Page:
WOW! Eurovision tries its best to stay as non-political and neutral as possible, but there can be no doubt that tonight’s events furthered the cause of acceptance and celebration of all sorts of people and styles. This feeling was summarised in the winner’s speech, delivered by Austrian drag act Conchita Wurst in what will surely be one of the milestone moments in the contest.
So now the confetti is settling, let’s take a moment to look at how the results panned out!
Remember, for reviews of ALL the competing entries in the 2014 contest, as well as coverage of all the national finals and all sorts of other news, please visit my Copenhagen 2014 Hub by clicking the link, or the “Copenhagen 2014″ menu on the top banner, or the “#Joinus” crystal on the left-hand bar.
Right, this is it! Eurovision week has raced past, and both semi-finals have taken place. You can read my reviews of Semi 1 & Semi 2 if you like! But let’s look forward for tomorrow’s Grand Final.
25 countries have fought (or bought) their way to the grand final, defeating 12 other nations for the chance of Eurovision victory. But only one can be victorious, and bring the contest back to their home country for 2015 (unless it’s currently being annexed). Who will it be?
For reviews of ALL the competing entries in the 2014 contest, as well as coverage of all the national finals and all sorts of other news, please visit my Copenhagen 2014 Hub by clicking the link, or the “Copenhagen 2014″ menu on the top banner, or the “#Joinus” crystal on the left-hand bar.
At last!! The final entry on the road to Copenhagen, and which one could I finish on – why, the host of course!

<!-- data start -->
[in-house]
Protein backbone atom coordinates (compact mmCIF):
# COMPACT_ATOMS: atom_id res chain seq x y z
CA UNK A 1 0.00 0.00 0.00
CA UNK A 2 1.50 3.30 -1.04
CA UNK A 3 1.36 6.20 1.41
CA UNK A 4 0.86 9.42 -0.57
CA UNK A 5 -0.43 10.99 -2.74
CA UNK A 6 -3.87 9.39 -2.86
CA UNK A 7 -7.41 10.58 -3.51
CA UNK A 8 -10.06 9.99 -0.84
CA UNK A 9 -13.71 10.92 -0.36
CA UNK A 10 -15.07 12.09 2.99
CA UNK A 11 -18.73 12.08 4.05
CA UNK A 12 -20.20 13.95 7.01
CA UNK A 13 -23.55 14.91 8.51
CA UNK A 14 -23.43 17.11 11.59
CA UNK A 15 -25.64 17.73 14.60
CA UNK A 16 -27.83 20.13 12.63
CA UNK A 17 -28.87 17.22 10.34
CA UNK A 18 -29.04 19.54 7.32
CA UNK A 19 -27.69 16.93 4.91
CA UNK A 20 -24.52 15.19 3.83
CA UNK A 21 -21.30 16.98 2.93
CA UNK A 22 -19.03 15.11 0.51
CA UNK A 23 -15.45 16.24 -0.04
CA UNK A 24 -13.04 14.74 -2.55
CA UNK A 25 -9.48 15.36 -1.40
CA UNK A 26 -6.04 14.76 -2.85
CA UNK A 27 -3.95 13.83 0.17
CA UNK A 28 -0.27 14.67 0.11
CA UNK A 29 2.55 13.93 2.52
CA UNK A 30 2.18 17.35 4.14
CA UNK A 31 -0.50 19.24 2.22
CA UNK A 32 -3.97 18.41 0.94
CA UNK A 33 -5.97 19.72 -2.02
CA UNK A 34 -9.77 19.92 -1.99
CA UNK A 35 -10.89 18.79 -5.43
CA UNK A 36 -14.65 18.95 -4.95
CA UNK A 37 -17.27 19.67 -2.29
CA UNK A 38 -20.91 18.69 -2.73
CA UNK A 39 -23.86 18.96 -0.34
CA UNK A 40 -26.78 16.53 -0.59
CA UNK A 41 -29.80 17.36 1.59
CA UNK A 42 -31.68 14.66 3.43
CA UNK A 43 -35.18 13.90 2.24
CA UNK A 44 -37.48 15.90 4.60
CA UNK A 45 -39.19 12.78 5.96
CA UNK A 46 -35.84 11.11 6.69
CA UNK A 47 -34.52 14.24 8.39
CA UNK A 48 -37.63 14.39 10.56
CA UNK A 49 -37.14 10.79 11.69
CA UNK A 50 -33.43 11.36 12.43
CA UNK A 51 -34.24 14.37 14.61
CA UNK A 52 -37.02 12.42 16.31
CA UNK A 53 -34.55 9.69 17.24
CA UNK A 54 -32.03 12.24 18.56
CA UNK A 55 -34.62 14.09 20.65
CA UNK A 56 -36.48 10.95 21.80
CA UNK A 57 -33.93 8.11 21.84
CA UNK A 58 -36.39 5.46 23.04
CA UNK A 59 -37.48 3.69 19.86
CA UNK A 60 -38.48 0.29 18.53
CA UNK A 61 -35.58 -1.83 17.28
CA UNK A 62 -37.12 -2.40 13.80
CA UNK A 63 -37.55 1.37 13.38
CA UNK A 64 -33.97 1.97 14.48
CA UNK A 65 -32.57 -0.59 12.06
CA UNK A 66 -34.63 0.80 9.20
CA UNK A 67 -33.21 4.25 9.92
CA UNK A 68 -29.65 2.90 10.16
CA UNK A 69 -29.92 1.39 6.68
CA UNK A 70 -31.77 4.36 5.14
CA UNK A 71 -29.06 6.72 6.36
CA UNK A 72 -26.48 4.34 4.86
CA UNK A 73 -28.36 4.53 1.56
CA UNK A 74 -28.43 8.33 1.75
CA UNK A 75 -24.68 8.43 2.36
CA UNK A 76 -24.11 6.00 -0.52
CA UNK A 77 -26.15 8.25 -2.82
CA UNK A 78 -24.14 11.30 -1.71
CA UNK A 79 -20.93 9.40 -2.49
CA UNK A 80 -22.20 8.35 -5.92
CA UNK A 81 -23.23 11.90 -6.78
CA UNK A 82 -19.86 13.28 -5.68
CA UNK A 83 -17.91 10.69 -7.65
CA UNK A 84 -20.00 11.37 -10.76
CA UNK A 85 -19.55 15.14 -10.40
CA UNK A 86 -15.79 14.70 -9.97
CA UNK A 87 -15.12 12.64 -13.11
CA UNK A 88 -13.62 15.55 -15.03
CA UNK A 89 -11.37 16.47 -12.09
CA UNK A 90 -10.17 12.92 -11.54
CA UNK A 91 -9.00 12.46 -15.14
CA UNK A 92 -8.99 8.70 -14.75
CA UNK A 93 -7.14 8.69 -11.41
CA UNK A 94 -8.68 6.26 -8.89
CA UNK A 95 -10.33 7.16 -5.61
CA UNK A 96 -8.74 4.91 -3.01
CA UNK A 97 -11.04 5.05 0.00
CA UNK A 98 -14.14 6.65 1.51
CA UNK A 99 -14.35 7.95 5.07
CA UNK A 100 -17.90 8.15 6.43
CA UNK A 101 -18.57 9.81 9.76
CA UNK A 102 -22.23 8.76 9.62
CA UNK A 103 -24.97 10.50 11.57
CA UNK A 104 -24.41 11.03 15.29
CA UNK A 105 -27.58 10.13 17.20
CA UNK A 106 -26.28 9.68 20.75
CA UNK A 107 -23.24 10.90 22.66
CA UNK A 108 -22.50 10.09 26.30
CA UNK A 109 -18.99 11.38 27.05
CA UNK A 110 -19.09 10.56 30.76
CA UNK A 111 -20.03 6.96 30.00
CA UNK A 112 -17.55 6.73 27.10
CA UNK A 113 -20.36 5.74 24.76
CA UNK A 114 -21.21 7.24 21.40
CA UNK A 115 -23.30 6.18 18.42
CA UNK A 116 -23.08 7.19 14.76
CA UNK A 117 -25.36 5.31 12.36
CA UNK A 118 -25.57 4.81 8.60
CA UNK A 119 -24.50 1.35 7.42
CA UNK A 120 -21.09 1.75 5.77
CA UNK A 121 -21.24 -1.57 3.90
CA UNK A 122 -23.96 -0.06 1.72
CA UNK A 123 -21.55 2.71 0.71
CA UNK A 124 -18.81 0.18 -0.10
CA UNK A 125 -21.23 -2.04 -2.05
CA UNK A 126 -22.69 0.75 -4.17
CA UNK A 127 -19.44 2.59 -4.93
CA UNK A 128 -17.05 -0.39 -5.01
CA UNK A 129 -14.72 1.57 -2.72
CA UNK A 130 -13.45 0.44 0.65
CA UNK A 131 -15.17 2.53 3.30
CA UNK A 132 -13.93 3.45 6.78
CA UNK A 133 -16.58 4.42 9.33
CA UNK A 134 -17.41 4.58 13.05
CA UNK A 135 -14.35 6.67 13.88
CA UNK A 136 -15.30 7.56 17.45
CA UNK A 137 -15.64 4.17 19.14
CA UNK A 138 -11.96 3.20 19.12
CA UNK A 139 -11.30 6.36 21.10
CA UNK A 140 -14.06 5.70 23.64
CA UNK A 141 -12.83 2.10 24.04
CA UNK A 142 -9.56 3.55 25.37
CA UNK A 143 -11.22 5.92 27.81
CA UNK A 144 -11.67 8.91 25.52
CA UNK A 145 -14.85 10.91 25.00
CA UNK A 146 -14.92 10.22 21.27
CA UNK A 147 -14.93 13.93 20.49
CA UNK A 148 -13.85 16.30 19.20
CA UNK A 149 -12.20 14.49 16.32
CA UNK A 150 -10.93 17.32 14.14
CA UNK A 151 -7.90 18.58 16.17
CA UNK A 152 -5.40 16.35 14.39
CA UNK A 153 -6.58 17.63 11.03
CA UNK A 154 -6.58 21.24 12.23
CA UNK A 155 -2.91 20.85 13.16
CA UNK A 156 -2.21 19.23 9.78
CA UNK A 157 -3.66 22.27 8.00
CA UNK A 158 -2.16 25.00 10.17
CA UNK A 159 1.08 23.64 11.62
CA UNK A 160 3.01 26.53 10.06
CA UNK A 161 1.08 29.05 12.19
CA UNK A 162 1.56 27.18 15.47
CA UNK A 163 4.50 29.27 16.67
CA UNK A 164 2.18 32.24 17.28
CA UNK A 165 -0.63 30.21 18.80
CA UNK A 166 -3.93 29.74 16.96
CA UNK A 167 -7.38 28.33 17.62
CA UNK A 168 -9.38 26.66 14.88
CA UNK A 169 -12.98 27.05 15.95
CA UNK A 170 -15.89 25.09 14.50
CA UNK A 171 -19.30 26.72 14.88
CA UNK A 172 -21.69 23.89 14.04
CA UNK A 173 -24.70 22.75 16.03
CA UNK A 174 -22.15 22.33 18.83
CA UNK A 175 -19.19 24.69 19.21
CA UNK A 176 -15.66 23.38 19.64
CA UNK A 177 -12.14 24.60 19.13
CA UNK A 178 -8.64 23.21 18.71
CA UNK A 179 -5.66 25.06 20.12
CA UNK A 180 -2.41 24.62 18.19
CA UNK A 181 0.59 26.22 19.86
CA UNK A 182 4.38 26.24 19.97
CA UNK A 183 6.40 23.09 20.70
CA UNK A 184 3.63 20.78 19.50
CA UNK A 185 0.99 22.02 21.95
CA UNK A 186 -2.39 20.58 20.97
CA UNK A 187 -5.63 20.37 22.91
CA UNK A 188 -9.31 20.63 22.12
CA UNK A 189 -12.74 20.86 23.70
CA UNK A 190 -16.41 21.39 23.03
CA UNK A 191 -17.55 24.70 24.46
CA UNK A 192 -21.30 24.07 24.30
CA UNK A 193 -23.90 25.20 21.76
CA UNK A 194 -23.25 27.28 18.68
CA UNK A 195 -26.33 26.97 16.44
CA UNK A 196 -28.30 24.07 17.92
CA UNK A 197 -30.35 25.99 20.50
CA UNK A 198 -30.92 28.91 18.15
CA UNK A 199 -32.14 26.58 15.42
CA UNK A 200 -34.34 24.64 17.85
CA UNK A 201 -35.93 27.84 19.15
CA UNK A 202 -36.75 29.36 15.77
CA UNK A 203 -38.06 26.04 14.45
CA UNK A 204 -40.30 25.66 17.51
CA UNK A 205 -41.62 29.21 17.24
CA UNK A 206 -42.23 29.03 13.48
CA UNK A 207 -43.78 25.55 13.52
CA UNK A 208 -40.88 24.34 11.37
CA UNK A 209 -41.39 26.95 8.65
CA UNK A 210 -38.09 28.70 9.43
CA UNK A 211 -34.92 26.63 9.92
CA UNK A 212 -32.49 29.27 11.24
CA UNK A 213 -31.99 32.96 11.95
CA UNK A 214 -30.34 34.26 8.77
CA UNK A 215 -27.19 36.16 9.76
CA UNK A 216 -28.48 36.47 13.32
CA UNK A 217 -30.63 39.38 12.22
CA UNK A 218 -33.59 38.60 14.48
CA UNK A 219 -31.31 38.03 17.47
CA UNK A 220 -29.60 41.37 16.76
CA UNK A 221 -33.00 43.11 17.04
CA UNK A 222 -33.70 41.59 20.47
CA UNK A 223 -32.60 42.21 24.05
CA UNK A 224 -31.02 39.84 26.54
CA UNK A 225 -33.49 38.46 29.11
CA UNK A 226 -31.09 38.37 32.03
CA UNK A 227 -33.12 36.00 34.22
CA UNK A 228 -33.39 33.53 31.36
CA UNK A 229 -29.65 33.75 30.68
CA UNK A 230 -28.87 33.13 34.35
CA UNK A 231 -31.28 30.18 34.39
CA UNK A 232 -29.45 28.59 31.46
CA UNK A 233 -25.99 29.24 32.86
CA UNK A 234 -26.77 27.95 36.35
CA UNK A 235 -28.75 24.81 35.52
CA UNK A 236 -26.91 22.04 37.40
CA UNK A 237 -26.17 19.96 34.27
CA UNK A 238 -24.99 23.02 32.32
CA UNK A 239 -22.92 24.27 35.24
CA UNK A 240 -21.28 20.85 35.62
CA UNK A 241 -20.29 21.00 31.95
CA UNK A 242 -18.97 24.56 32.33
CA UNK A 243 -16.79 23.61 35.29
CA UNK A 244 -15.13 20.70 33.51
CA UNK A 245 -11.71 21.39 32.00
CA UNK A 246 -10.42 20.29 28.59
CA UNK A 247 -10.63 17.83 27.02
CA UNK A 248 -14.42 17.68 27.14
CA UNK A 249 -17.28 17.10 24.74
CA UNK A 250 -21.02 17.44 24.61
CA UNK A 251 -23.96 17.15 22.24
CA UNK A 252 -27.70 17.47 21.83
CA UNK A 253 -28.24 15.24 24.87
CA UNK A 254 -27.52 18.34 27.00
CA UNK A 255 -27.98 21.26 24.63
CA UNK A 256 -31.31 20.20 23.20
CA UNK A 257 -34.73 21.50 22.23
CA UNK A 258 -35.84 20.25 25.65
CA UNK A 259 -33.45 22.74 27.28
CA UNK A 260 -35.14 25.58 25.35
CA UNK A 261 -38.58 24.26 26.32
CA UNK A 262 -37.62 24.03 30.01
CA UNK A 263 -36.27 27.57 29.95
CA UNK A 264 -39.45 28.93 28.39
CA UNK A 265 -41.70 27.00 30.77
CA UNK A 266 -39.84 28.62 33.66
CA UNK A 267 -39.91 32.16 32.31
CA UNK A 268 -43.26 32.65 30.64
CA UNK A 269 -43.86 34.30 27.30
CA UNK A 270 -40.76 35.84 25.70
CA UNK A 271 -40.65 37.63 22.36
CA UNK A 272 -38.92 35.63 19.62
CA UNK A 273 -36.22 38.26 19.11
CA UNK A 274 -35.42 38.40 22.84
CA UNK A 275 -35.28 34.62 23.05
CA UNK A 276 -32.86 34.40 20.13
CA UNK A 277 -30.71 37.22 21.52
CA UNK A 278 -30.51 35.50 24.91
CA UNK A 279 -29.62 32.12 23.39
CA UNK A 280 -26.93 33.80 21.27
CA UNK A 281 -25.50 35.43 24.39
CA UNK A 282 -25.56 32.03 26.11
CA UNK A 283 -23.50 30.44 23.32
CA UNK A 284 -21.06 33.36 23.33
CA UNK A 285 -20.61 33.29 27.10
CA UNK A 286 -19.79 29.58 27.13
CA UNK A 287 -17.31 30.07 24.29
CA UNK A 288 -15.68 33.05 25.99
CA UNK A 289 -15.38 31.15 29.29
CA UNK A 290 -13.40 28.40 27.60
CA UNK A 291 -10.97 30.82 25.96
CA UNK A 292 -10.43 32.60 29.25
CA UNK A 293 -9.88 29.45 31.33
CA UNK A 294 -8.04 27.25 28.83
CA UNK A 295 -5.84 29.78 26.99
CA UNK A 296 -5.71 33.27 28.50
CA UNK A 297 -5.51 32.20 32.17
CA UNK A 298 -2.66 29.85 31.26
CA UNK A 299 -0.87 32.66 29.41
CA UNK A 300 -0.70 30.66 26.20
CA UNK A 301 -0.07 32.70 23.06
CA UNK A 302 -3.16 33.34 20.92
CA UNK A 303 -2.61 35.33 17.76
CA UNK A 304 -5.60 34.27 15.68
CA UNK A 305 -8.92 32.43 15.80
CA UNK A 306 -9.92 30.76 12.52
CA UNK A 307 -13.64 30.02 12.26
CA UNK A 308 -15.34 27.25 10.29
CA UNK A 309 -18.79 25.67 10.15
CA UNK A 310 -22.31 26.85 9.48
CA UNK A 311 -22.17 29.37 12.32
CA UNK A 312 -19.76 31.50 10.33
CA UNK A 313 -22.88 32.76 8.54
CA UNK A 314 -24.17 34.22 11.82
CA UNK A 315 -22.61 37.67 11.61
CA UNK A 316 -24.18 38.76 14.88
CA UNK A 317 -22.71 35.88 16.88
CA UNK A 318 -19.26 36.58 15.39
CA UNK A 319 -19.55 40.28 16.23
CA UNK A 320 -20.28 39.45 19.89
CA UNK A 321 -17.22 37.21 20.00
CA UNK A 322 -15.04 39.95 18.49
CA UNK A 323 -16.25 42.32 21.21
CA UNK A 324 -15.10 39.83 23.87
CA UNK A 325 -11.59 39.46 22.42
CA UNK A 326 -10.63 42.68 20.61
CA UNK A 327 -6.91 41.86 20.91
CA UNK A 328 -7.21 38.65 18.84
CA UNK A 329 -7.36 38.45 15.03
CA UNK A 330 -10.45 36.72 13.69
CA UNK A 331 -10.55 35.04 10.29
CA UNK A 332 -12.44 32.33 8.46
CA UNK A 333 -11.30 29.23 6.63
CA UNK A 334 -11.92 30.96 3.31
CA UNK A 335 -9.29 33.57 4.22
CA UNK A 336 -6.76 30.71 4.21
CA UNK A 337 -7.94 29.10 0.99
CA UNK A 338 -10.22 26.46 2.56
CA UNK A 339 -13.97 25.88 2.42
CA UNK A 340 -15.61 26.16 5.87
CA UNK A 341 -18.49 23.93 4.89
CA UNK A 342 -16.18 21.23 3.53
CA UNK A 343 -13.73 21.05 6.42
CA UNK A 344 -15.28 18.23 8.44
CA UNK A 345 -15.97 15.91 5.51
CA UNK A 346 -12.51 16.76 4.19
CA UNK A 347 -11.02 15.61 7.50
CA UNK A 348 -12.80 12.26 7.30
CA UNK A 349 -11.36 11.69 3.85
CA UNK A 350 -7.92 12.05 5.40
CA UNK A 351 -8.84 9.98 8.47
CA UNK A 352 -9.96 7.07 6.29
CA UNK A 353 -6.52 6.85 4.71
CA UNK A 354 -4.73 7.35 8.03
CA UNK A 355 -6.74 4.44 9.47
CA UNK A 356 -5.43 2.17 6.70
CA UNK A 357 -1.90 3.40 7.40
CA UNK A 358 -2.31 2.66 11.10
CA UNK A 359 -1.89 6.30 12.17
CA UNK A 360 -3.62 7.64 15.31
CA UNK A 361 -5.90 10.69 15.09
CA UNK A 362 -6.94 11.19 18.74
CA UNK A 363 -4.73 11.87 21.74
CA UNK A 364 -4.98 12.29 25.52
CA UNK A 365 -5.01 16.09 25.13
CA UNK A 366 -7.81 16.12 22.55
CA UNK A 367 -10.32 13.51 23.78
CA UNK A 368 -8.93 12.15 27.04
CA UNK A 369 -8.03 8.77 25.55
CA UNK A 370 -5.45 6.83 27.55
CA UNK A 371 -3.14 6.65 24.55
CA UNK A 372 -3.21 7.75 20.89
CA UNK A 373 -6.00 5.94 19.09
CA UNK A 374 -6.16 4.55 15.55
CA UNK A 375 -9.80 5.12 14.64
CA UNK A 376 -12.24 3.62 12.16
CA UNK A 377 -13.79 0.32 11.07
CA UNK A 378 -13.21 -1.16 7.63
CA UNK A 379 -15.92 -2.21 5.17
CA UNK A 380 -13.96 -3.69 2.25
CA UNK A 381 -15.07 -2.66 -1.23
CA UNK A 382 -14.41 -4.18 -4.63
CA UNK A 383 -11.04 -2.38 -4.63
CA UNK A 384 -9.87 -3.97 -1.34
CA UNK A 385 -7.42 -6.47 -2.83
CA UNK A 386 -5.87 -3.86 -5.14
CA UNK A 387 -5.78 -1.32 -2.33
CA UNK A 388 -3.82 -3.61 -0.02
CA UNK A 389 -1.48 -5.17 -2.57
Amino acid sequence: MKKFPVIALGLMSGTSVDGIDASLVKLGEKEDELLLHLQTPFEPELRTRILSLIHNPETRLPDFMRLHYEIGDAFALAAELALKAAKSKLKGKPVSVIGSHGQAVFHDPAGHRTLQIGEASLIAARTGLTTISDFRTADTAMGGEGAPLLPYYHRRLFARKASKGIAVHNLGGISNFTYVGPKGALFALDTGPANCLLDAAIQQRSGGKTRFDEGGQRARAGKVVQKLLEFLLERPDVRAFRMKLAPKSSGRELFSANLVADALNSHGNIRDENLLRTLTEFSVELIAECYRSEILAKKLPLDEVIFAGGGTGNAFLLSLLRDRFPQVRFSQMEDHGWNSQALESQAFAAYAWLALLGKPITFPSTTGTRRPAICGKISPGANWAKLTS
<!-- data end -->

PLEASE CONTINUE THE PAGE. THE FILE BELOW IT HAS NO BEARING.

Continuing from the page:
Denmark debuted in the second contest right back in 1957, making it one of the longest-competing nations in Eurovision. After their first victory in 1963, they took and 11-year hiatus over the 1970s, but have been a regular competitor since, picking up another victory in 1999. Their qualification record is good too, reaching 7 finals of the 9 contest where they were requested to qualify.
This year though, they get a free pass to the final, as Emmelie de Forest won the 2013 Malmö contest with “Only Teardrops“. It was a bit of history repeating, following their 1999 win when the contest was last in Sweden. On home turf at Copenhagen’s 2000 contest they came 2nd – could they challenge for the win again this year? Continue reading
All this excitement about Copenhagen this year, and it’s almost with a bit of an afterthought that Eurovision’s 2014 hosts have selected their entry. An afterthought to me anyway, though you never know if they’ll want to win again. It’s been 20 years since the host last won Eurovision, as part of Ireland’s hat-trick of wins in the early 90s. Others have come close though, Azerbaijan came 4th in Baku, and before that Denmark themselves came 2nd in Copenhagen. Could history repeat itself, or could they even go one better?
Dansk Melodi Grand Prix is here to find out, with one of the last big selection shows of the selection season. Never quite as amazing as its neighbour Sweden’s Melodifestivalen, but it’s had a few great entries recently. Ten songs were selected to compete in Odense, with a 50/50 SMS & jury vote choosing the top 3, and again to pick the ultimate winner.
But could this be a winner? Do Denmark even want to keep Eurovision for another year? Will that even make a difference? Let’s see.
Time to continue our upward climb through the songs presented at Tallinn’s first Eurovision Song Contest. The first nine might not have been all-time classics but maybe 2002 won’t be a dead loss after all.
Although I would say, the standard of songs in 2002 was such that LATVIA won. I mean come on! You remember Latvia, right?